At a quick glance, it’s difficult to distinguish a bee, a wasp and a yellow jacket from one another. Up close you may tell them apart better, but all three will behave differently. There is the slight chance that they will become aggressive, and while each has a different level of aggressiveness, it’s important to avoid the sting.
To better tell the difference between what is a yellow jacket and what isn’t, know what common types of yellow jackets you may come across. Though similar to wasps, there are 12 different yellow jackets you can find in Michigan, with the two most common being the German yellow jacket and the Eastern yellow jacket.
The German yellow jacket will usually nest in empty areas of structures, like a retaining wall or building void. They will establish colonies in warm, dry weather, meaning they will be more active in the summer. Nests can become large and last into the fall, but in warmer climates they may continue into a second year.
You can normally tell which yellow jacket is a German by where they frequent. By scavenging for protein and other sugary foods, trash cans and picnics attract Germans. These are usually in areas of heavy human activity, meaning they become more of a stinging hazard.
The Eastern yellow jacket makes its colonies in more open areas, such as yards, golf courses, or recreational areas. They also prefer hot, dry weather, like the German yellow jacket. Also similar to Germans, the Eastern yellow jacket will scavenge for human food, whether it be around the trash or heading straight toward your plate at the picnic table.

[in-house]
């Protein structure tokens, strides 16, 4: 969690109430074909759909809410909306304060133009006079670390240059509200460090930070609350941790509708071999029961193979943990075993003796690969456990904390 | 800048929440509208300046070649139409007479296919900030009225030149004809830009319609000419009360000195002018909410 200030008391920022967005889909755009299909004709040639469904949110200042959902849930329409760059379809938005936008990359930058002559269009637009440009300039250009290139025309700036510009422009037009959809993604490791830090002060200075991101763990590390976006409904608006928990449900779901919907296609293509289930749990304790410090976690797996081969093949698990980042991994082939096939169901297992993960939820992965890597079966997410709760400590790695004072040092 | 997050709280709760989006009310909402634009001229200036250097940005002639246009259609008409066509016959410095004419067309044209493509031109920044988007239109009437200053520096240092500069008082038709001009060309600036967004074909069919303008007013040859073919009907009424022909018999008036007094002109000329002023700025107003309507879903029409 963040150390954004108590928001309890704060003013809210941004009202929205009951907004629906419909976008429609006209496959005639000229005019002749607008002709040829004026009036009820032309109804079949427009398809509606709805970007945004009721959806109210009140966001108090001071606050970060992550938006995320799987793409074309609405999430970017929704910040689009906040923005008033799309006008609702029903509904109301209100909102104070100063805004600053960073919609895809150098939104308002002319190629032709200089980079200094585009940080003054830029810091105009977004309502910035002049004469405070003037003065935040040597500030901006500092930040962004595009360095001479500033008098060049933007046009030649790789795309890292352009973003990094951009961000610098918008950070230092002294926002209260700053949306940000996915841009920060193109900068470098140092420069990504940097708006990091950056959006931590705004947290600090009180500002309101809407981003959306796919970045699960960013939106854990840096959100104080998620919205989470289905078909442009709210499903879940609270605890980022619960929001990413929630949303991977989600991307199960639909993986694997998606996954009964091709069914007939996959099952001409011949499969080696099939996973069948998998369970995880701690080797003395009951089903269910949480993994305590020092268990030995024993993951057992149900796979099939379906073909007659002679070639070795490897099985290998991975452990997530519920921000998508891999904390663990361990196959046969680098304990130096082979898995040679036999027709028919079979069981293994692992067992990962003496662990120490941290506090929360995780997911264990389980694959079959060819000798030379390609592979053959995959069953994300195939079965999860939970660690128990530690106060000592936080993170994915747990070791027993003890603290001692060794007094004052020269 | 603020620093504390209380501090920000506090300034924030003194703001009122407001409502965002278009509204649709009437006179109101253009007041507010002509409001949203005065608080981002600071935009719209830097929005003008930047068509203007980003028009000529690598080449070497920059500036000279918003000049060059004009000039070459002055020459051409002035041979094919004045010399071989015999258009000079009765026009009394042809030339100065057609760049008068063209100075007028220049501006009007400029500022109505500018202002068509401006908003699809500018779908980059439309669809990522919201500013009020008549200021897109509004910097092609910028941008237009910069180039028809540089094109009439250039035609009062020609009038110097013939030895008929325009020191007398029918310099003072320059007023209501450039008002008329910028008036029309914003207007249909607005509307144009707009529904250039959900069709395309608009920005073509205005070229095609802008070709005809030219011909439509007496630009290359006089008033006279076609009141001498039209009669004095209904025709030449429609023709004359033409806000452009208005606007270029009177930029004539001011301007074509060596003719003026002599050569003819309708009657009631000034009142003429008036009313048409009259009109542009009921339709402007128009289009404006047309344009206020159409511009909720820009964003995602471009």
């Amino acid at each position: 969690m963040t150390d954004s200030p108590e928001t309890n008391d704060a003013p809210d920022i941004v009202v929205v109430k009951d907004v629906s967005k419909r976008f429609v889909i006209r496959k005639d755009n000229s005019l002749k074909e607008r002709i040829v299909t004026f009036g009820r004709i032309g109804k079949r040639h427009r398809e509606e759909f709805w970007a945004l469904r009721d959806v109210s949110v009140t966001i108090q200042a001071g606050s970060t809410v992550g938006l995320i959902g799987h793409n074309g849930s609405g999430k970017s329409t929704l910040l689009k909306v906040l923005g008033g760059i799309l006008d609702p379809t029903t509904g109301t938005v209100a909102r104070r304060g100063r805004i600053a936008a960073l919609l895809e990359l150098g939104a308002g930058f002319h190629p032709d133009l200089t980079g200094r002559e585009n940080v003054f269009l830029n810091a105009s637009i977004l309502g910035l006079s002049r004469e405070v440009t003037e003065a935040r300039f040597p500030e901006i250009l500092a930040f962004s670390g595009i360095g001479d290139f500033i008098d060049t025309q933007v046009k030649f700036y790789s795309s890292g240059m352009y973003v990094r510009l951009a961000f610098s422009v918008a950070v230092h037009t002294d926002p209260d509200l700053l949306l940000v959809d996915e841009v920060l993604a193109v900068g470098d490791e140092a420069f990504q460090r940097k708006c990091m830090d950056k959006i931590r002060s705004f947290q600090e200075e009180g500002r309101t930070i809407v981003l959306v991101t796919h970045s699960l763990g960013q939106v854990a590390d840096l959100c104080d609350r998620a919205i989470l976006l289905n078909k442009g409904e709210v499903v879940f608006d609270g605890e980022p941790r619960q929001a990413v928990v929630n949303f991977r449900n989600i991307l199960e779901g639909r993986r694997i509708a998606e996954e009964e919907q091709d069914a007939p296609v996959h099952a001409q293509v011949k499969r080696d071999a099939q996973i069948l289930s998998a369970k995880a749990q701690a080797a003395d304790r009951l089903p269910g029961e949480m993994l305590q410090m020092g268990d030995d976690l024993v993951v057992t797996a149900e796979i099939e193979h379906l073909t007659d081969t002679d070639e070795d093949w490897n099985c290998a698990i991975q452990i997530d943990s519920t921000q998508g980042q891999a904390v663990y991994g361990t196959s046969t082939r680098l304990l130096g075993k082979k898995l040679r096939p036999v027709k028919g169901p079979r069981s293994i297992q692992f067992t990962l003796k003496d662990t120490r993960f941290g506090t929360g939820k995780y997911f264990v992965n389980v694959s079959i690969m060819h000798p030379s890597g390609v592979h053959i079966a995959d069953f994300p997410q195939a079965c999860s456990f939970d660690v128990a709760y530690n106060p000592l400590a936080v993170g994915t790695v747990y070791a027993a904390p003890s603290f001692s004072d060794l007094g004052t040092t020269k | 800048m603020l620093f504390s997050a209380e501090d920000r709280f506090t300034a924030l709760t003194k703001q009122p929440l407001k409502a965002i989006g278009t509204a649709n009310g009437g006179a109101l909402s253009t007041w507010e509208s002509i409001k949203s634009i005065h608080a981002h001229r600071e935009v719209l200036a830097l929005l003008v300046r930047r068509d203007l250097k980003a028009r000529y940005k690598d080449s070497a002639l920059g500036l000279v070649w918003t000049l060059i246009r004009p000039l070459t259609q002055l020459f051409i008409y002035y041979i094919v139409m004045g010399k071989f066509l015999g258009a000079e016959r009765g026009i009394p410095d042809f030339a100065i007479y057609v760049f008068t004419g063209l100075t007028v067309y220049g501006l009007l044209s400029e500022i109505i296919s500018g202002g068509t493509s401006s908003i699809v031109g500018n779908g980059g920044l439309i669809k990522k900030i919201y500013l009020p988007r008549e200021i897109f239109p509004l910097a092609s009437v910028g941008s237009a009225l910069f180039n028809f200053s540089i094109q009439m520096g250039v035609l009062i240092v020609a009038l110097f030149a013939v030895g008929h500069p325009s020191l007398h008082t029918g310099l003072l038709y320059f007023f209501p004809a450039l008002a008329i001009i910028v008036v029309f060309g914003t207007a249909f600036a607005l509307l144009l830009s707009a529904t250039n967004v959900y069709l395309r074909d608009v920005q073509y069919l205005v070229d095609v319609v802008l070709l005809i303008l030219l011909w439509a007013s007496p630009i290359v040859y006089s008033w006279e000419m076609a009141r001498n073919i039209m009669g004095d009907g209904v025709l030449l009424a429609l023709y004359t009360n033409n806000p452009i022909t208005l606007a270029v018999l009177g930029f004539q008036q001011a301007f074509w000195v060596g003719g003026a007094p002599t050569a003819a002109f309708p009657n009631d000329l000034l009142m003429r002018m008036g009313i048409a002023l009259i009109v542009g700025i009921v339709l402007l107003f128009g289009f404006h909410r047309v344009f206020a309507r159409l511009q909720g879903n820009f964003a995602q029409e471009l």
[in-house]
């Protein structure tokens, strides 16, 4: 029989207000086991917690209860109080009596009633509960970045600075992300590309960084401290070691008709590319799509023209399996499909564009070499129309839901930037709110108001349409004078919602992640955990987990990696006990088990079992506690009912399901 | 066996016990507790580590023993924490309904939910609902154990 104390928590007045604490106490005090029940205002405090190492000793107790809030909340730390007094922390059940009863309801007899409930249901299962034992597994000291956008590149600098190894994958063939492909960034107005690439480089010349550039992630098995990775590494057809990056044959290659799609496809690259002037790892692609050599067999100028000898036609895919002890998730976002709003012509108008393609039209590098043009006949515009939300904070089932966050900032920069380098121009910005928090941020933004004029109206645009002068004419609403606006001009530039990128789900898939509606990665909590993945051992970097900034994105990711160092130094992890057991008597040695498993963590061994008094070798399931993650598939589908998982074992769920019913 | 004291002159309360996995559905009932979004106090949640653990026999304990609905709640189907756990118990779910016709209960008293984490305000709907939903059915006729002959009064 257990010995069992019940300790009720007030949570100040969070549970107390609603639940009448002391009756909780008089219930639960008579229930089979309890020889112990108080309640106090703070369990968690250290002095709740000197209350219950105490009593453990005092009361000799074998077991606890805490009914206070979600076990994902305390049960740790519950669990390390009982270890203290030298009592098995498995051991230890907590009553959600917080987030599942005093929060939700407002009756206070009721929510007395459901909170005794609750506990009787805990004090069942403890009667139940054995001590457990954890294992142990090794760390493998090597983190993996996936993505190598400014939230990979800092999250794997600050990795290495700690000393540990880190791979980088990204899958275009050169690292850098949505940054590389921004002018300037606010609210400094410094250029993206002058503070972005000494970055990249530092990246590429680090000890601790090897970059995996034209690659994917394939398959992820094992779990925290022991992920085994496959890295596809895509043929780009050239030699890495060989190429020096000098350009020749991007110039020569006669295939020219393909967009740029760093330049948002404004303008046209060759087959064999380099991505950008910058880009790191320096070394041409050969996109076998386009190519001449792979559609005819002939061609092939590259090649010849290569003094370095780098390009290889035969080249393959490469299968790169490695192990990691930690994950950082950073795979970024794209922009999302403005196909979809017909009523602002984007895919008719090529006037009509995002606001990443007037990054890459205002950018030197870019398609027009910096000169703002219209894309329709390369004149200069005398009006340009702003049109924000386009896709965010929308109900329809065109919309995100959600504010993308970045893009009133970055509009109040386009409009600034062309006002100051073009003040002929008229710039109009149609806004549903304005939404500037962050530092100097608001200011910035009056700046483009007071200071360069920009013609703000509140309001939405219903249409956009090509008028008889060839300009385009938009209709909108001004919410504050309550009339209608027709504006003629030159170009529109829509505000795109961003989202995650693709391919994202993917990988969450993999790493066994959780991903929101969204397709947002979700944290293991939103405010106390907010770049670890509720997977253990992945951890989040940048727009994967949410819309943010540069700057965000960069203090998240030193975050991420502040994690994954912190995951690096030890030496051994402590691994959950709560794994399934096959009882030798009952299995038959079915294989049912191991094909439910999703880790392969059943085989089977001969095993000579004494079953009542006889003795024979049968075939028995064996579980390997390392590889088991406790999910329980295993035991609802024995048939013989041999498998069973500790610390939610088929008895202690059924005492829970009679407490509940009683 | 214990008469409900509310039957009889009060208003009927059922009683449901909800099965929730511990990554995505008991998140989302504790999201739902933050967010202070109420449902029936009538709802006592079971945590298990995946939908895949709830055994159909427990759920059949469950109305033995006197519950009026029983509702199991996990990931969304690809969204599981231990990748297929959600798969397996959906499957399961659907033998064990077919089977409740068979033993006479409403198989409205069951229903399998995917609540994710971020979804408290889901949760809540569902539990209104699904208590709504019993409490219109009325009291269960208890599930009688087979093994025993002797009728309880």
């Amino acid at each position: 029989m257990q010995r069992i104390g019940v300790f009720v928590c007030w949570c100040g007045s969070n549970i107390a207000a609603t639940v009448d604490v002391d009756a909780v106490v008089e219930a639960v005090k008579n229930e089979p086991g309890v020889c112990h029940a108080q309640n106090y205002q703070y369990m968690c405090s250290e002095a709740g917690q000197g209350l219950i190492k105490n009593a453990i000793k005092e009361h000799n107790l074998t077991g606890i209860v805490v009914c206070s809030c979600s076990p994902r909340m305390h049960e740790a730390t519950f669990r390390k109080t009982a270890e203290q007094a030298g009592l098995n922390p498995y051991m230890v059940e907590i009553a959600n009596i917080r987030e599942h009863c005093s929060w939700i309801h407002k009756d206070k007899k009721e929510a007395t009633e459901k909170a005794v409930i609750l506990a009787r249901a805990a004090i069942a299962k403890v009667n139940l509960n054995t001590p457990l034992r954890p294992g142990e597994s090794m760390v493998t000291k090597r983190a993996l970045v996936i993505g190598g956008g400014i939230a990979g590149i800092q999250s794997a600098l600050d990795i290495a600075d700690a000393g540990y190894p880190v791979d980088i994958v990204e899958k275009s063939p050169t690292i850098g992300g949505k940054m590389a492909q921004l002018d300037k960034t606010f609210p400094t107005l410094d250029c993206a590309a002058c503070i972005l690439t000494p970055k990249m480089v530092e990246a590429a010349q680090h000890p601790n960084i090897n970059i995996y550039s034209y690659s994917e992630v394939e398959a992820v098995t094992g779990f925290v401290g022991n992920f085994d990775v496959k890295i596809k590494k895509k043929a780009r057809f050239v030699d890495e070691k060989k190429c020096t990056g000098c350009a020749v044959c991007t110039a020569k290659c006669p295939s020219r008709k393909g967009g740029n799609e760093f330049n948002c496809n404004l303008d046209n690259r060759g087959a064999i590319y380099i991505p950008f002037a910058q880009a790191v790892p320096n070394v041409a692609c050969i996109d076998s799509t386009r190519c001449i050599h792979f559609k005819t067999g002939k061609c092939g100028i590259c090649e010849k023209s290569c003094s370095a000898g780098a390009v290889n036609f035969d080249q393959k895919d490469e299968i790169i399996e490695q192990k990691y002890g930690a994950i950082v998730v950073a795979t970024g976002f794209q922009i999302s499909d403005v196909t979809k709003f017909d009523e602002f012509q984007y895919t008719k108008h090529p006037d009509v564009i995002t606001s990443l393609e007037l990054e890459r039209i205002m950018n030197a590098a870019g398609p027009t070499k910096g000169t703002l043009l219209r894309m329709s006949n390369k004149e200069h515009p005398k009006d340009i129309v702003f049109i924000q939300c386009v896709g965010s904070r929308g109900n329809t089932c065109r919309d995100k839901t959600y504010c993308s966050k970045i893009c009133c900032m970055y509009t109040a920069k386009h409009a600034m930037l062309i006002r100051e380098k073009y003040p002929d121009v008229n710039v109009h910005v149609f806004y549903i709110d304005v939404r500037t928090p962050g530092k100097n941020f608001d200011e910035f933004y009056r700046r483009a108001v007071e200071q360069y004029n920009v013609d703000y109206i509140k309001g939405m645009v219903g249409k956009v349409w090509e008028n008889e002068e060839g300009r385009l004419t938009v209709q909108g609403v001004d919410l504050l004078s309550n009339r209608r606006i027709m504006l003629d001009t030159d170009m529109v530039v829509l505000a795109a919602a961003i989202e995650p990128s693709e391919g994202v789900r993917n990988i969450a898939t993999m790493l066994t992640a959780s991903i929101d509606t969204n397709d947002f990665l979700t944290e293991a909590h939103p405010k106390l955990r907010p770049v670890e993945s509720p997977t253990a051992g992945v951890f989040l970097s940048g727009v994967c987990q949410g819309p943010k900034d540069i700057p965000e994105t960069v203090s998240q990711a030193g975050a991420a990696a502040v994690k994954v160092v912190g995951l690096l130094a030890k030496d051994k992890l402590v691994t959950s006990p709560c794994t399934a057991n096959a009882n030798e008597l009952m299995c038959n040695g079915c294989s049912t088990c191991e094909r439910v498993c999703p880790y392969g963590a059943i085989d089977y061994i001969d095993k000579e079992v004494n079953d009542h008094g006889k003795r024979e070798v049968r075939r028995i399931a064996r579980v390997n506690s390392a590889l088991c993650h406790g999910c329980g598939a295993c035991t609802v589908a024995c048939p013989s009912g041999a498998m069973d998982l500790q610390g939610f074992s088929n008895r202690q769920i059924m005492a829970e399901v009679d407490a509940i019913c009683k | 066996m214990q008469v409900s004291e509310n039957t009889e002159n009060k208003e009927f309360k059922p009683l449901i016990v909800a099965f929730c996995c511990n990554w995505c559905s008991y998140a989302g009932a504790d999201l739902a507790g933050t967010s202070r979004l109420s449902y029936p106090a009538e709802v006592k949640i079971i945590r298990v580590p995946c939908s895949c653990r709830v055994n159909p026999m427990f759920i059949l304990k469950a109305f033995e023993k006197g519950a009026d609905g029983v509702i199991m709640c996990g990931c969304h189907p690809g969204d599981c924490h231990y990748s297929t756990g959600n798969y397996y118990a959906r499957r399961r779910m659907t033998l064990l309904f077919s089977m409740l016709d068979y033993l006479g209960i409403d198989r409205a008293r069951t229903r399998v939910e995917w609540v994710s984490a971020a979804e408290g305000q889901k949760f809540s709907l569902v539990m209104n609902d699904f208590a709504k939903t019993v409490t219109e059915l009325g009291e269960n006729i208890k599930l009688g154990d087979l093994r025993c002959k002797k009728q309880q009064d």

Both types share similar characteristics when it comes to shape and pattern, including the black and yellow striping. However, the German will sport black spots down the sides of its abdomen, and the Eastern is smaller.
Yellow jacket nests are recognized by their paper-like material, which is chewed cellulose. Likely places to find their nests are in the ground, or in cavernous areas like eaves and attics.
Colonies can consist of up to 4,000 workers, which are most active during the late summer and early autumn. There is only one queen in the colony, and the queen is the only one that will live through the winter to begin a new colony the next year.
Yellow jackets are extremely territorial. They may be slow to sting, but when the entrance to their nest is approached or disturbed, they will become quite aggressive. Be careful around nests, as they sting repeatedly, causing allergic reactions. Yellow jackets and other stinging insects send over 500,000 people to the emergency room each year.
You can prevent yellow jackets from being a threat to you and your family by removing your garbage frequently, keeping your trash can covered, and being sure that the doors, windows and screens of your home are in good condition. When outside, avoid sweet smelling perfumes that may attract yellow jackets.
Because of their aggressive nature and tendency to sting, removing a nest should be left to the professionals. When you find increased yellow jacket activity near your home, contact the pest control specialists at Van Den Berge Pest Control at 616-392-7367.
Trust the locally owned, widely renowned experts at Van Den Berge Pest Control for all of your pest needs. With over 100 years of combined experience throughout the Holland, MI-based pest control team, you know you’re in expert hands with our state-certified experts.